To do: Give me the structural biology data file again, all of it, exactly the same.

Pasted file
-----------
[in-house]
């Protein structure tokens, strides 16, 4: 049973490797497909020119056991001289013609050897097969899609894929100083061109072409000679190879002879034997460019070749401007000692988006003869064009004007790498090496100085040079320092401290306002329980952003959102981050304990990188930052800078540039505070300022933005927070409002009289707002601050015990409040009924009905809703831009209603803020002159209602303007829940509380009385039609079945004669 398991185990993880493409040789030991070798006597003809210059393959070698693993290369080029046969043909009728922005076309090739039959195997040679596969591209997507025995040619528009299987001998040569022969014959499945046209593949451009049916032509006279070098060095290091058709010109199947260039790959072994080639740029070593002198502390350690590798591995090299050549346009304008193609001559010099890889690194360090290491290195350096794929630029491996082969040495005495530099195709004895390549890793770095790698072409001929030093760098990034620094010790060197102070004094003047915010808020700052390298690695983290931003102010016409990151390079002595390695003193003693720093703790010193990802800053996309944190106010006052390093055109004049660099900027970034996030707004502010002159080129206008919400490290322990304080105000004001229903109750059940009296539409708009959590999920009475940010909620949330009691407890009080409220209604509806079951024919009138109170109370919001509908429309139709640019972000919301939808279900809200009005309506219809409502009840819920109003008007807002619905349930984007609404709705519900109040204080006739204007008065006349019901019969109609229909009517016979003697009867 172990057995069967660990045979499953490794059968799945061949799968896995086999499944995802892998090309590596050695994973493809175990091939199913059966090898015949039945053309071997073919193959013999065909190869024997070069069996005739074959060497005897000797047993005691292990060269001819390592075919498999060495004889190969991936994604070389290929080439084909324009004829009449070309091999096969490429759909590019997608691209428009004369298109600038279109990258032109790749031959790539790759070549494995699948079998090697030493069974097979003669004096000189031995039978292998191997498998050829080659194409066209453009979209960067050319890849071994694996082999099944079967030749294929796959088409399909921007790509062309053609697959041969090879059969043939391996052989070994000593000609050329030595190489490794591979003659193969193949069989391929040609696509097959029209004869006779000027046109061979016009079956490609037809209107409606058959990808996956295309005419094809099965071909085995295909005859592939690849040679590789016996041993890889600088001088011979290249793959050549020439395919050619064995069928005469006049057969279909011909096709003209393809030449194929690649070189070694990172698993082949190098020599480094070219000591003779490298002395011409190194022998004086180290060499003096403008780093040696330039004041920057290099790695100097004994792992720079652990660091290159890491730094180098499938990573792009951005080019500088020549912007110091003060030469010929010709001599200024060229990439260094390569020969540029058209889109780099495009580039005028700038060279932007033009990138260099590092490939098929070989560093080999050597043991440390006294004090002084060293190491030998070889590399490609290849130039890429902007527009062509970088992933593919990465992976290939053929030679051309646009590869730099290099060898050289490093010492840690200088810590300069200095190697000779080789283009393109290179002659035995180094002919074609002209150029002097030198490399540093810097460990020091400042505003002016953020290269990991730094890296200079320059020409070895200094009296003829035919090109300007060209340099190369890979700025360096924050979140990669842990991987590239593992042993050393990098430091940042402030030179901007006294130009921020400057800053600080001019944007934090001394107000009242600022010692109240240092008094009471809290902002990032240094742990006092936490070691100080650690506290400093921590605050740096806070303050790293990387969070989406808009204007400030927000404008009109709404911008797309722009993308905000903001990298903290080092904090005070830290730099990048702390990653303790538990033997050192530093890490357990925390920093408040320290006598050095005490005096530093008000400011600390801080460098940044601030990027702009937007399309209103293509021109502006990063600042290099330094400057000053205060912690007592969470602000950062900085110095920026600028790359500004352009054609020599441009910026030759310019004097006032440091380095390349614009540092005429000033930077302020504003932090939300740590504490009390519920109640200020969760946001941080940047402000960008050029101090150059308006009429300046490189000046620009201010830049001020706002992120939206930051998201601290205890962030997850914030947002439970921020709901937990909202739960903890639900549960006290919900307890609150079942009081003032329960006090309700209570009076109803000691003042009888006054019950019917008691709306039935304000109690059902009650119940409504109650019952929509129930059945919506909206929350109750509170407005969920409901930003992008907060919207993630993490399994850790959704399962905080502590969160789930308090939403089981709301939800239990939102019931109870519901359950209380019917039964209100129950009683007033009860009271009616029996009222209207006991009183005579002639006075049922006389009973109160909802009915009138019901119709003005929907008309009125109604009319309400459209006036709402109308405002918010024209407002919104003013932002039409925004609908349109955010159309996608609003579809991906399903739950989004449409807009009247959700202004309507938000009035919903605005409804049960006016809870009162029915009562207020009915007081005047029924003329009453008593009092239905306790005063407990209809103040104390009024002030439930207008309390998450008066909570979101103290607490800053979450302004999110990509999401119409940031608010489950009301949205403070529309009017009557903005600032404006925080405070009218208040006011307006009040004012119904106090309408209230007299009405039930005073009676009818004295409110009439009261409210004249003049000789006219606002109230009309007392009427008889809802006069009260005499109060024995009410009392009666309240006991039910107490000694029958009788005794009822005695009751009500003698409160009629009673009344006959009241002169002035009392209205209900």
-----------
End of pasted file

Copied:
[in-house]
């Protein structure tokens, strides 16, 4: 049973490797497909020119056991001289013609050897097969899609894929100083061109072409000679190879002879034997460019070749401007000692988006003869064009004007790498090496100085040079320092401290306002329980952003959102981050304990990188930052800078540039505070300022933005927070409002009289707002601050015990409040009924009905809703831009209603803020002159209602303007829940509380009385039609079945004669 398991185990993880493409040789030991070798006597003809210059393959070698693993290369080029046969043909009728922005076309090739039959195997040679596969591209997507025995040619528009299987001998040569022969014959499945046209593949451009049916032509006279070098060095290091058709010109199947260039790959072994080639740029070593002198502390350690590798591995090299050549346009304008193609001559010099890889690194360090290491290195350096794929630029491996082969040495005495530099195709004895390549890793770095790698072409001929030093760098990034620094010790060197102070004094003047915010808020700052390298690695983290931003102010016409990151390079002595390695003193003693720093703790010193990802800053996309944190106010006052390093055109004049660099900027970034996030707004502010002159080129206008919400490290322990304080105000004001229903109750059940009296539409708009959590999920009475940010909620949330009691407890009080409220209604509806079951024919009138109170109370919001509908429309139709640019972000919301939808279900809200009005309506219809409502009840819920109003008007807002619905349930984007609404709705519900109040204080006739204007008065006349019901019969109609229909009517016979003697009867 172990057995069967660990045979499953490794059968799945061949799968896995086999499944995802892998090309590596050695994973493809175990091939199913059966090898015949039945053309071997073919193959013999065909190869024997070069069996005739074959060497005897000797047993005691292990060269001819390592075919498999060495004889190969991936994604070389290929080439084909324009004829009449070309091999096969490429759909590019997608691209428009004369298109600038279109990258032109790749031959790539790759070549494995699948079998090697030493069974097979003669004096000189031995039978292998191997498998050829080659194409066209453009979209960067050319890849071994694996082999099944079967030749294929796959088409399909921007790509062309053609697959041969090879059969043939391996052989070994000593000609050329030595190489490794591979003659193969193949069989391929040609696509097959029209004869006779000027046109061979016009079956490609037809209107409606058959990808996956295309005419094809099965071909085995295909005859592939690849040679590789016996041993890889600088001088011979290249793959050549020439395919050619064995069928005469006049057969279909011909096709003209393809030449194929690649070189070694990172698993082949190098020599480094070219000591003779490298002395011409190194022998004086180290060499003096403008780093040696330039004041920057290099790695100097004994792992720079652990660091290159890491730094180098499938990573792009951005080019500088020549912007110091003060030469010929010709001599200024060229990439260094390569020969540029058209889109780099495009580039005028700038060279932007033009990138260099590092490939098929070989560093080999050597043991440390006294004090002084060293190491030998070889590399490609290849130039890429902007527009062509970088992933593919990465992976290939053929030679051309646009590869730099290099060898050289490093010492840690200088810590300069200095190697000779080789283009393109290179002659035995180094002919074609002209150029002097030198490399540093810097460990020091400042505003002016953020290269990991730094890296200079320059020409070895200094009296003829035919090109300007060209340099190369890979700025360096924050979140990669842990991987590239593992042993050393990098430091940042402030030179901007006294130009921020400057800053600080001019944007934090001394107000009242600022010692109240240092008094009471809290902002990032240094742990006092936490070691100080650690506290400093921590605050740096806070303050790293990387969070989406808009204007400030927000404008009109709404911008797309722009993308905000903001990298903290080092904090005070830290730099990048702390990653303790538990033997050192530093890490357990925390920093408040320290006598050095005490005096530093008000400011600390801080460098940044601030990027702009937007399309209103293509021109502006990063600042290099330094400057000053205060912690007592969470602000950062900085110095920026600028790359500004352009054609020599441009910026030759310019004097006032440091380095390349614009540092005429000033930077302020504003932090939300740590504490009390519920109640200020969760946001941080940047402000960008050029101090150059308006009429300046490189000046620009201010830049001020706002992120939206930051998201601290205890962030997850914030947002439970921020709901937990909202739960903890639900549960006290919900307890609150079942009081003032329960006090309700209570009076109803000691003042009888006054019950019917008691709306039935304000109690059902009650119940409504109650019952929509129930059945919506909206929350109750509170407005969920409901930003992008907060919207993630993490399994850790959704399962905080502590969160789930308090939403089981709301939800239990939102019931109870519901359950209380019917039964209100129950009683007033009860009271009616029996009222209207006991009183005579002639006075049922006389009973109160909802009915009138019901119709003005929907008309009125109604009319309400459209006036709402109308405002918010024209407002919104003013932002039409925004609908349109955010159309996608609003579809991906399903739950989004449409807009009247959700202004309507938000009035919903605005409804049960006016809870009162029915009562207020009915007081005047029924003329009453008593009092239905306790005063407990209809103040104390009024002030439930207008309390998450008066909570979101103290607490800053979450302004999110990509999401119409940031608010489950009301949205403070529309009017009557903005600032404006925080405070009218208040006011307006009040004012119904106090309408209230007299009405039930005073009676009818004295409110009439009261409210004249003049000789006219606002109230009309007392009427008889809802006069009260005499109060024995009410009392009666309240006991039910107490000694029958009788005794009822005695009751009500003698409160009629009673009344006959009241002169002035009392209205209900």